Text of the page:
Conserving Wildlife, Delaware Bay, shorebird conservation

20 Years on Delaware Bay: Scarcity and Abundance -Shorebirds Near the Finish Line

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Our latest catch of red knots and ruddy turnstones two days ago ( May 27)  suggests 2017 to be one of the most challenging years of our 20 years of work on Delaware Bay.  It challenged the birds for certain.

For example, as of two days, ago ( May 27th) average weights of red knots remain mired in the mid 160’s when it should be in the 180-gram range.    This seems a minor difference but to red knots, it means a flight through the cold and often inhospitable north country of Canada and dropping out of the sky never to be seen again or landing znd never attempting to breed.  We really don’t know for sure what happens to ill-prepared shorebirds, except they are less likely to be seen ever again.  In 2017 most birds will be ill prepared.

This histogram of the red knot catch made on May 27, 2017 shows the range of weights and the number of birds in each weight category. The average of 168 is far lower than the 180-gram threshold necessary for a successful flight to the Arctic.

 

 

This season also challenges our understanding because it lies so far outside the norm.  To be sure the cause of this dramatic scarcity of horseshoe crabs eggs springs from the cold weather this May.  We started with a good crab spawn in the first week of May, when water temperatures rose somewhat faster than normal, a consequence no doubt of one of the warmest winters on record.  And then cold and wet weather dogged the Bayshore until the day of this post.  Today temperatures will rise no higher than 70 degrees F and the prospects for warmer weather are unlikely for the rest of the week. The cold air temperatures forced down the bay temperature in the second week and although it has gradually improved it is still low by normal standards.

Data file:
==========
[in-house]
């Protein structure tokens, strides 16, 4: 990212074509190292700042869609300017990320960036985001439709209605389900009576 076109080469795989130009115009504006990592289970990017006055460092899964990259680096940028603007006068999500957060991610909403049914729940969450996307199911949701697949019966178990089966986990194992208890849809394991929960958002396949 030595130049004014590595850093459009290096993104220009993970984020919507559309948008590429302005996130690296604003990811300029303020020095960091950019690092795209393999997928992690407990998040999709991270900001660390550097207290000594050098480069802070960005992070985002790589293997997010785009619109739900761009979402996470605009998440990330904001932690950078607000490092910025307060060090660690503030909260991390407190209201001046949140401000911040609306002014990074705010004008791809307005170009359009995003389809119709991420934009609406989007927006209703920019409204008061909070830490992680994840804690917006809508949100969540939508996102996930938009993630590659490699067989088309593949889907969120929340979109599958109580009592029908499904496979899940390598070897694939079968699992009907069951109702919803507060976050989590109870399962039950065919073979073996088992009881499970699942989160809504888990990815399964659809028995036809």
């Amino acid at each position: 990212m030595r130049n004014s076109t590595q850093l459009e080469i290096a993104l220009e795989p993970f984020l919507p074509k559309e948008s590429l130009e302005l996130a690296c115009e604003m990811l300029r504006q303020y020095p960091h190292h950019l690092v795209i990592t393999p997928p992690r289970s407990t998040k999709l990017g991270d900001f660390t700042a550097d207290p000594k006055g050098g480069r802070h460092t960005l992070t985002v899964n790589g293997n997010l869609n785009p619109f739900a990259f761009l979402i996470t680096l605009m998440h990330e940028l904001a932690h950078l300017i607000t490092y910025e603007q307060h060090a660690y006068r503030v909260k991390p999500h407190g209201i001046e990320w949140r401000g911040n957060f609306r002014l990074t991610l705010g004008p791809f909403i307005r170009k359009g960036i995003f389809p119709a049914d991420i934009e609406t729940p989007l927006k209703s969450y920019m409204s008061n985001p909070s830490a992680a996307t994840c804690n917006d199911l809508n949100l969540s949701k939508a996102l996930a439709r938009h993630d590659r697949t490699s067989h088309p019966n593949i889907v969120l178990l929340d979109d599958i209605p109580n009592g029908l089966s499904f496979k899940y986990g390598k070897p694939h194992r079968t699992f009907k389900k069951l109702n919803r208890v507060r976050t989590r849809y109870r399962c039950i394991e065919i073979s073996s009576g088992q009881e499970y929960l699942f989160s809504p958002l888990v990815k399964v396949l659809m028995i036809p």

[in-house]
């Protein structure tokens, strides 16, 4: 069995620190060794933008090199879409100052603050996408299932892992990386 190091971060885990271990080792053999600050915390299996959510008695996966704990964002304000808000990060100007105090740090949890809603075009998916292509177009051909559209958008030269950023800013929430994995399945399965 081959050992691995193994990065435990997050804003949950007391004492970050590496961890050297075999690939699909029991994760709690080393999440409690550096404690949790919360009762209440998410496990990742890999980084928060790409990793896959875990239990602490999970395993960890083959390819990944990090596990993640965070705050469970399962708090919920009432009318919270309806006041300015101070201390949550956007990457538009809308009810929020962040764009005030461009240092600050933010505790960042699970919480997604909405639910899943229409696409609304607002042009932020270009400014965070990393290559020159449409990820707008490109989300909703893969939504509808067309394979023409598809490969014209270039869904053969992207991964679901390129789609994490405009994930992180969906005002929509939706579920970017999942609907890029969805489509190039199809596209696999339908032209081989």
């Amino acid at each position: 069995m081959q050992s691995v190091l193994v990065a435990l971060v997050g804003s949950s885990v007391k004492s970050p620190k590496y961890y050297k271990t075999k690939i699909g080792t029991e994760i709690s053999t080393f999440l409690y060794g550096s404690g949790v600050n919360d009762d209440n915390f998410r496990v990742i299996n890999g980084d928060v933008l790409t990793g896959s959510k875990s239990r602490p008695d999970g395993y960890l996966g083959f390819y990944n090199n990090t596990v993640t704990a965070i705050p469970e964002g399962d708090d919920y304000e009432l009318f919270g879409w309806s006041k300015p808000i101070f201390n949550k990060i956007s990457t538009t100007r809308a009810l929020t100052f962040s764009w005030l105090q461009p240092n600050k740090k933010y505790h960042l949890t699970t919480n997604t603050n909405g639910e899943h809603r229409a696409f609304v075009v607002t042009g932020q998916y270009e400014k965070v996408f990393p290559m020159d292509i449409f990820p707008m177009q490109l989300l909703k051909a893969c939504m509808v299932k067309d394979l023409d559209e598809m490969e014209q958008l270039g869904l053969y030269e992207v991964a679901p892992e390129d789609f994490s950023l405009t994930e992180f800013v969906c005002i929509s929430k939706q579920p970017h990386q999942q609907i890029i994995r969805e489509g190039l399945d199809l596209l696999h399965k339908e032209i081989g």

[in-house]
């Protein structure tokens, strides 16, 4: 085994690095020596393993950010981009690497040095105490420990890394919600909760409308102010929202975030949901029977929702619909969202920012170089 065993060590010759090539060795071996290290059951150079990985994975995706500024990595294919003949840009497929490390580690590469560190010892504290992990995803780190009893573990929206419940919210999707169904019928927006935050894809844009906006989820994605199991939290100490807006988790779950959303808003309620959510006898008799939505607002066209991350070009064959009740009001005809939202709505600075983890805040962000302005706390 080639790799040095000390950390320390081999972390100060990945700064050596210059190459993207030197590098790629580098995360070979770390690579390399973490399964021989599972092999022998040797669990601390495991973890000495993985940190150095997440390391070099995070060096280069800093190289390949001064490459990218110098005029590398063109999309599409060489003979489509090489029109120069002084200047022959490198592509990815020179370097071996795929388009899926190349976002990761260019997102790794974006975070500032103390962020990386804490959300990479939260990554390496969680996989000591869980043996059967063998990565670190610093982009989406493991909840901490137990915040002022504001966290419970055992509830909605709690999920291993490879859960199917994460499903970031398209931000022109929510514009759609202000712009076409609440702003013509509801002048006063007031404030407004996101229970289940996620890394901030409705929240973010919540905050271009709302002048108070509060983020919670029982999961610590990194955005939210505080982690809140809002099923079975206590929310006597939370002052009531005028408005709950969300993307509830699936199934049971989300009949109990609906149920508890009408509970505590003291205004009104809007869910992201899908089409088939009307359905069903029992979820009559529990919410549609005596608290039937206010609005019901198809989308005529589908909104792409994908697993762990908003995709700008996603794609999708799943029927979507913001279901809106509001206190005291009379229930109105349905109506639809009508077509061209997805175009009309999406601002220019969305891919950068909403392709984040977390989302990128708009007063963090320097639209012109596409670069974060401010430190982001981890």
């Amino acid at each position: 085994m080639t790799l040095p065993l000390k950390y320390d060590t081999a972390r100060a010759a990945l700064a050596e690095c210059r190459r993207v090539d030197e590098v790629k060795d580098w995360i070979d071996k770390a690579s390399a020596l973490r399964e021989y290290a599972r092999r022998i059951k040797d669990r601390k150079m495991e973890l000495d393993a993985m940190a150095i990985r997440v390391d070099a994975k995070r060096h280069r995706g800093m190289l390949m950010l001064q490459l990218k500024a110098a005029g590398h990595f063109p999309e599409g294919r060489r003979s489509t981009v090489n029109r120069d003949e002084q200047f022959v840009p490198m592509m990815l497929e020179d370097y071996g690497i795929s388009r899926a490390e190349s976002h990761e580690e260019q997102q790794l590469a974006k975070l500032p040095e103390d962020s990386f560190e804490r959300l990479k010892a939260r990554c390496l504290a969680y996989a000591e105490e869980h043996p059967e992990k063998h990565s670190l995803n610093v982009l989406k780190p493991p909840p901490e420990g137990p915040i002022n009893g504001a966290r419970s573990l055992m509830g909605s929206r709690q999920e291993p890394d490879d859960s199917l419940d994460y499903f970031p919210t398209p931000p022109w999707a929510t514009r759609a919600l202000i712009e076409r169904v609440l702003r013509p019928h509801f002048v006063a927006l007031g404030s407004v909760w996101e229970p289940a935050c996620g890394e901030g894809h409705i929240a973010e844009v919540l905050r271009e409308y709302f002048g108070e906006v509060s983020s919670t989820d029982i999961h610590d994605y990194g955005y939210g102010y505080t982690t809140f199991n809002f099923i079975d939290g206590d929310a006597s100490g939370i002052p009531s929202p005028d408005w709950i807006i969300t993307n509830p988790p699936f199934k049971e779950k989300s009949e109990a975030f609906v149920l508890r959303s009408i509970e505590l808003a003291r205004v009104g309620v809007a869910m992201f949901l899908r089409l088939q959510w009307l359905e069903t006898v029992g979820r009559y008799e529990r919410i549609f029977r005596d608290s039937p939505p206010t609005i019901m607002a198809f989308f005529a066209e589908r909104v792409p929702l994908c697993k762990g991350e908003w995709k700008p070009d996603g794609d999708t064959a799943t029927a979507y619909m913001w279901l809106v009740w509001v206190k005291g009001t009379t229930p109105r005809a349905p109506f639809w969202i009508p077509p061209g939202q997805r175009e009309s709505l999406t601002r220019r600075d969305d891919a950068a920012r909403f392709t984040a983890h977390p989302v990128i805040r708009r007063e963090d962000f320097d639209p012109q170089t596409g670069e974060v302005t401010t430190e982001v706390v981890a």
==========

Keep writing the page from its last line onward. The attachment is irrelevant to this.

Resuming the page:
The Delaware Bay water temperature as measured by the bouy off Lewis Delaware. The Bay warmed early until the second week of May when cold weather chilled the bay.

 

All of this led to generally diminished horseshoe crab eggs especially on the beaches, the mainstay of most stopovers of the past.  This year crabs mostly spawned in the creek mouth and outer creeks shoals, mostly spurred to spawn by tidal waters warmed by the movement in and out of the small estuarine systems.  Water moves in with the tide and out again to the creek mouths twice a day warming the shoals.

The Importance of Tidal Creek Mouths and Shoals

A shoal at the mouth of BayCove creek and the crab spawn on Reed creek